Medicines and electrolyte disturbances

Some medicines may cause electrolyte disturbances in people with kidney disease – seek to identify the underlying cause of electrolyte disturbance and correct it.1

Sodium phosphate laxatives/preparations

Sodium phosphate laxatives/preparations are contraindicated in people with kidney disease.

There is an increased risk of kidney damage (including acute kidney failure), dehydration and electrolyte disturbance in children and adults > 55 years, dehydrated patients and patients taking diuretics, angiotensin converting enzyme inhibitors (ACEIs), angiotensin II receptor blocker (ARBs) and NSAIDs.2

Significant changes in serum electrolyte levels occur after sodium phosphate colon preparation in patients with normal serum creatinine levels.3 It has been shown to exacerbate pre-existing hypocalcaemia or hypokalaemia in patients with apparently normal kidney function.3 They cause hyperphosphataemia in up to 40% of healthy subjects, and have been associated with acute phosphate nephropathy.1

Magnesium or sodium salt laxatives/preparations2

Avoid use of these laxatives/preparations in patients with kidney disease as significant fluid and electrolyte disturbance may occur.

Sodium phosphate laxatives2
Diacol

Fleet Ready-to-use Enema

Fleet Phospho-Soda
Magnesium or sodium salt laxatives/preparations2

Epsom Salts

Microlette

Microlax

Picolax

PicoPrep

Combination products

Go Kit

Go Kit Plus

Prep Kit-C

 

Calcitriol

Use calcitriol with caution in patients with kidney disease, it increases the risk of hypercalcaemia, hyperphosphataemia, and nephrocalcinosis. Monitor plasma calcium and phosphate levels. Advise patients to maintain a moderate dietary calcium intake and high fluid intake. A high intake of dairy foods should be discouraged because of their high phosphate content.1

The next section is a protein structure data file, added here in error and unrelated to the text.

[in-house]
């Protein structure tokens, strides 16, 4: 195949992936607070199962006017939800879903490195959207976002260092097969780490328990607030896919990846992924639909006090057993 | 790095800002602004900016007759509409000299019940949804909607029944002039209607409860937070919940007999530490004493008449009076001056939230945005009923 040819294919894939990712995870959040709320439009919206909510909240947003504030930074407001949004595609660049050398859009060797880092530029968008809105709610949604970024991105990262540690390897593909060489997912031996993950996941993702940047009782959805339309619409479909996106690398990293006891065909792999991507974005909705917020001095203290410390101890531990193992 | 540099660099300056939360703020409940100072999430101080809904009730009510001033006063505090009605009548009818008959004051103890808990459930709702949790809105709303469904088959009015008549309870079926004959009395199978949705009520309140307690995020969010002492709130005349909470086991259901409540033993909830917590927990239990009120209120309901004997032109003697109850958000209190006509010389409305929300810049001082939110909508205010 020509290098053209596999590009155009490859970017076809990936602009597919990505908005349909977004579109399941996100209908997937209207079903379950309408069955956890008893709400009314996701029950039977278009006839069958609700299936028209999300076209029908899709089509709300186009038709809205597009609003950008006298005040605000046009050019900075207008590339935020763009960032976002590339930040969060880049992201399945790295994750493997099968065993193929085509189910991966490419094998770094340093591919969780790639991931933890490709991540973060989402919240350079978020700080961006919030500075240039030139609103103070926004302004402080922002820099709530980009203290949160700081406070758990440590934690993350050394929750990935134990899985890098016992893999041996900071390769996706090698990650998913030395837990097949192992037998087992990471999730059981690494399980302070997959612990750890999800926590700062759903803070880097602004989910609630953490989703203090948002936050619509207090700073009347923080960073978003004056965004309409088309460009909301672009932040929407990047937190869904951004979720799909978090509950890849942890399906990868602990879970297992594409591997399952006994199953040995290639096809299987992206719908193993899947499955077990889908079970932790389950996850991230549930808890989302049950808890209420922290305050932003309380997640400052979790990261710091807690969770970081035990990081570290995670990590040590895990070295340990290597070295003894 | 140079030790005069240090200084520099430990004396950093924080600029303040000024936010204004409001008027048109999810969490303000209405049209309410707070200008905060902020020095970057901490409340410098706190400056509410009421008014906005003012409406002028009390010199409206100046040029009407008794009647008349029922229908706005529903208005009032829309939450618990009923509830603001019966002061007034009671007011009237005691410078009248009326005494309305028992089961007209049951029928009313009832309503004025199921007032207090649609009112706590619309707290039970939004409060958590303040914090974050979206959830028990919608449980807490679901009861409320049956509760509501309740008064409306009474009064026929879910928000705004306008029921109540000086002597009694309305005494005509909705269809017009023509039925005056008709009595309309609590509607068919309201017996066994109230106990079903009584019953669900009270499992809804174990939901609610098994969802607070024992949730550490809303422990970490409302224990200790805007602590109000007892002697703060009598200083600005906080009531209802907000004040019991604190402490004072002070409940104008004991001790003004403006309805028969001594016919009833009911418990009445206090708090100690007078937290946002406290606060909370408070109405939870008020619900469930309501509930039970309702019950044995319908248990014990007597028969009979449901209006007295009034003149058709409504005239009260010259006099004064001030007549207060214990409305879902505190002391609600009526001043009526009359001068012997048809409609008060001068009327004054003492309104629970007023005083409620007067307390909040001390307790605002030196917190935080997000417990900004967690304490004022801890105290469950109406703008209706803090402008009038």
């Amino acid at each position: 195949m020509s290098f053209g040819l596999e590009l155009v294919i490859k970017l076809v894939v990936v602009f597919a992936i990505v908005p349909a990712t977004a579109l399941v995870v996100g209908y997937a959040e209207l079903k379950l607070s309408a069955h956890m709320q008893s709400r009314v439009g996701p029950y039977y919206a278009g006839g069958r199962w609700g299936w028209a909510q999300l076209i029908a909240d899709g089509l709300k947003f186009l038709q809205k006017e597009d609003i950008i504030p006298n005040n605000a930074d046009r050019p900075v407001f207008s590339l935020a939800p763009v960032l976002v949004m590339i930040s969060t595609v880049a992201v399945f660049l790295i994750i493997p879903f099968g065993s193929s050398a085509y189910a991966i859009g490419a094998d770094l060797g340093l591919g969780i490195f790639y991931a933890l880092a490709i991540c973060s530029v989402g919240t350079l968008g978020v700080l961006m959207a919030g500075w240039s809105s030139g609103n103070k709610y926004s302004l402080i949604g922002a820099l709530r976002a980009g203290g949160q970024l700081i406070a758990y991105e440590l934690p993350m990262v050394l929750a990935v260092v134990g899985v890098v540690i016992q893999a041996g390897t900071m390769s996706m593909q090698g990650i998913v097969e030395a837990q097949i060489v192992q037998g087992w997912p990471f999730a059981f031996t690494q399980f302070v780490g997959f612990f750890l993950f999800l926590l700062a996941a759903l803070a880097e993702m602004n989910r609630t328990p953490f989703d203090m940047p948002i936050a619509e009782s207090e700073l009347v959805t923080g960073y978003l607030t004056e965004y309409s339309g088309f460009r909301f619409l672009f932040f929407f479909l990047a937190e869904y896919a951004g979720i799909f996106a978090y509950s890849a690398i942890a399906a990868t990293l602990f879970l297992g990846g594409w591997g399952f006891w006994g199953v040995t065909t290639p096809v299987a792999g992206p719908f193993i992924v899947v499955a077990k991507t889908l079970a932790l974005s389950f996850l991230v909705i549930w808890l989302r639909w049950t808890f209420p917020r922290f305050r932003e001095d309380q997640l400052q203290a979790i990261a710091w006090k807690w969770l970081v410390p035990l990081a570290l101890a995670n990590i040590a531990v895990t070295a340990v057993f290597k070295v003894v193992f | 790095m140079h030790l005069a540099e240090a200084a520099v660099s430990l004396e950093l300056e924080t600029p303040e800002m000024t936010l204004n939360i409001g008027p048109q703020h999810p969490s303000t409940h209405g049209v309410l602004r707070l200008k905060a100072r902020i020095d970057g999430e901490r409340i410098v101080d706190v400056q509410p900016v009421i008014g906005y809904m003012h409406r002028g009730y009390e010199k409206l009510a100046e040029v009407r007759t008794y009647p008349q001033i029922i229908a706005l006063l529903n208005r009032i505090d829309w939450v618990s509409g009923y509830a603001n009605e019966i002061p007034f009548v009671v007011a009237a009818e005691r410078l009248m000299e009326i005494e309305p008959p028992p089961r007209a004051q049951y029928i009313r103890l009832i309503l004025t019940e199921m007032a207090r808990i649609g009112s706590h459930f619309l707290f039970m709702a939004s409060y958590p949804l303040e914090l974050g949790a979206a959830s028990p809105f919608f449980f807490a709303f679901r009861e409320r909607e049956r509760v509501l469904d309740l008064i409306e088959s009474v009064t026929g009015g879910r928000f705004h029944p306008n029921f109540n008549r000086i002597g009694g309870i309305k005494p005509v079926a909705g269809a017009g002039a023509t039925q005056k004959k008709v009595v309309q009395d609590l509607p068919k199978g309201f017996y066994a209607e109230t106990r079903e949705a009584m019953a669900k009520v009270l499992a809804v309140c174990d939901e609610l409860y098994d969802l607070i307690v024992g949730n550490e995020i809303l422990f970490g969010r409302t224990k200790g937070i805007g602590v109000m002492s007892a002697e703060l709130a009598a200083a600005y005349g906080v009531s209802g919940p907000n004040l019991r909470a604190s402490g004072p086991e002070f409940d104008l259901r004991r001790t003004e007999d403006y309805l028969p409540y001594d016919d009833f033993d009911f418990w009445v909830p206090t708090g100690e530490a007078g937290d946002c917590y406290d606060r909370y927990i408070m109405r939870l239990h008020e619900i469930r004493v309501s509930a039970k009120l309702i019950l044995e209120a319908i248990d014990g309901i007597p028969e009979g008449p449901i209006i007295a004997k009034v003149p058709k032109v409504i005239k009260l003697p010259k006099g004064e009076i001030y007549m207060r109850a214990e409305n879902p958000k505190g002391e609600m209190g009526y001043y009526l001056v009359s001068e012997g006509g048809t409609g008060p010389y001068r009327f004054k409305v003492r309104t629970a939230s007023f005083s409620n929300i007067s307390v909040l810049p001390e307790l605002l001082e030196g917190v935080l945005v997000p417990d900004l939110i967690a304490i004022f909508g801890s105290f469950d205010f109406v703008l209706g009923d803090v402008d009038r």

Other medicines

A number of medicines, other than ACEIs and ARBs (e.g. amiloride, eplerenone, and spironolactone) may increase the risk of hyperkalaemia when used in patients with kidney disease. Monitor kidney function and potassium levels if prescribing these medicines.2

The risk of hyperkalaemia is increased if one of these medicines is used together with an ACEI, ARB or NSAID, or in a patient with diabetes.4 Close monitoring of serum potassium and glomerular filtration rate is recommended. Spironolactone is best avoided in patients with a glomerular filtration rate < 30 mL/min.

References

  1. Endocrinology Writing Group. Therapeutic Guidelines: Endocrinology. Version 4 ed. Melbourne: Therapeutic Guidelines Ltd, 2009.
  2. Australian medicines handbook. Adelaide: Australian Medicines Handbook Pty Ltd, 2013.
  3. Lieberman DA, Ghormley J, Flora K. Effect of oral sodium phosphate colon preparation on serum electrolytes in patients with normal serum creatinine. Gastrointestinal endoscopy 1996;43:467–9.[PubMed]
  4. Faull R, Lee L. Prescribing in renal disease Australian Prescriber 2007;30:17–20. [Online]